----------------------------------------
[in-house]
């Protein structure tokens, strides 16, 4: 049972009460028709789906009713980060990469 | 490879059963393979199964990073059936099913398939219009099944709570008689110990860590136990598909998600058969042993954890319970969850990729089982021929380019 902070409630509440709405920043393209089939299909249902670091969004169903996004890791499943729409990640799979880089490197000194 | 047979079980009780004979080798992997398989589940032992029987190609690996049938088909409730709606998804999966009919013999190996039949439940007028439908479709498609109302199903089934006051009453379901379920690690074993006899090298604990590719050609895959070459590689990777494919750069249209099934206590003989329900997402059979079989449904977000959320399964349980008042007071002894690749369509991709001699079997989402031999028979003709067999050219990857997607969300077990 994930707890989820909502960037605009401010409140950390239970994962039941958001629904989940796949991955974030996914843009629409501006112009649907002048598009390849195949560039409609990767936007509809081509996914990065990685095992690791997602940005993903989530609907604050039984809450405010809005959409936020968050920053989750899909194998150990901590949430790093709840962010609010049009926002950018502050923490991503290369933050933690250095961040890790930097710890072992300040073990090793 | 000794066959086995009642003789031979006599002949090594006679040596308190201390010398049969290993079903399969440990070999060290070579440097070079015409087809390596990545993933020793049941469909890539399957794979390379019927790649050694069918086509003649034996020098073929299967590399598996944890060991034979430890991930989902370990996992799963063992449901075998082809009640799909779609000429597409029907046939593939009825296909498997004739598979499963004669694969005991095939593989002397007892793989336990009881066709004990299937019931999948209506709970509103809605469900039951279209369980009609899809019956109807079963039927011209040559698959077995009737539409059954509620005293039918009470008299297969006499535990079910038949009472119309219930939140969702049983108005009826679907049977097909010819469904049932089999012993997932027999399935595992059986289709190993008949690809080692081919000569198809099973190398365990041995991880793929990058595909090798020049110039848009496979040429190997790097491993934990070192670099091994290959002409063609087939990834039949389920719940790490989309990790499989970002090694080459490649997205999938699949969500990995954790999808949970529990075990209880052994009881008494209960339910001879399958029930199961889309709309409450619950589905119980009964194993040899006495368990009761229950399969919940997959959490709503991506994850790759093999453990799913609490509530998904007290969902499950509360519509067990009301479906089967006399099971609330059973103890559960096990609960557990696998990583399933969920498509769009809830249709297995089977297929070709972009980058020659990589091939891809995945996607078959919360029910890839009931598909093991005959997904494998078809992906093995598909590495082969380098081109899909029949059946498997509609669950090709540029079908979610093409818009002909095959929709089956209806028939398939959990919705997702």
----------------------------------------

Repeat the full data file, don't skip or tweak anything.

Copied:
[in-house]
């Protein structure tokens, strides 16, 4: 049972009460028709789906009713980060990469 | 490879059963393979199964990073059936099913398939219009099944709570008689110990860590136990598909998600058969042993954890319970969850990729089982021929380019 902070409630509440709405920043393209089939299909249902670091969004169903996004890791499943729409990640799979880089490197000194 | 047979079980009780004979080798992997398989589940032992029987190609690996049938088909409730709606998804999966009919013999190996039949439940007028439908479709498609109302199903089934006051009453379901379920690690074993006899090298604990590719050609895959070459590689990777494919750069249209099934206590003989329900997402059979079989449904977000959320399964349980008042007071002894690749369509991709001699079997989402031999028979003709067999050219990857997607969300077990 994930707890989820909502960037605009401010409140950390239970994962039941958001629904989940796949991955974030996914843009629409501006112009649907002048598009390849195949560039409609990767936007509809081509996914990065990685095992690791997602940005993903989530609907604050039984809450405010809005959409936020968050920053989750899909194998150990901590949430790093709840962010609010049009926002950018502050923490991503290369933050933690250095961040890790930097710890072992300040073990090793 | 000794066959086995009642003789031979006599002949090594006679040596308190201390010398049969290993079903399969440990070999060290070579440097070079015409087809390596990545993933020793049941469909890539399957794979390379019927790649050694069918086509003649034996020098073929299967590399598996944890060991034979430890991930989902370990996992799963063992449901075998082809009640799909779609000429597409029907046939593939009825296909498997004739598979499963004669694969005991095939593989002397007892793989336990009881066709004990299937019931999948209506709970509103809605469900039951279209369980009609899809019956109807079963039927011209040559698959077995009737539409059954509620005293039918009470008299297969006499535990079910038949009472119309219930939140969702049983108005009826679907049977097909010819469904049932089999012993997932027999399935595992059986289709190993008949690809080692081919000569198809099973190398365990041995991880793929990058595909090798020049110039848009496979040429190997790097491993934990070192670099091994290959002409063609087939990834039949389920719940790490989309990790499989970002090694080459490649997205999938699949969500990995954790999808949970529990075990209880052994009881008494209960339910001879399958029930199961889309709309409450619950589905119980009964194993040899006495368990009761229950399969919940997959959490709503991506994850790759093999453990799913609490509530998904007290969902499950509360519509067990009301479906089967006399099971609330059973103890559960096990609960557990696998990583399933969920498509769009809830249709297995089977297929070709972009980058020659990589091939891809995945996607078959919360029910890839009931598909093991005959997904494998078809992906093995598909590495082969380098081109899909029949059946498997509609669950090709540029079908979610093409818009002909095959929709089956209806028939398939959990919705997702």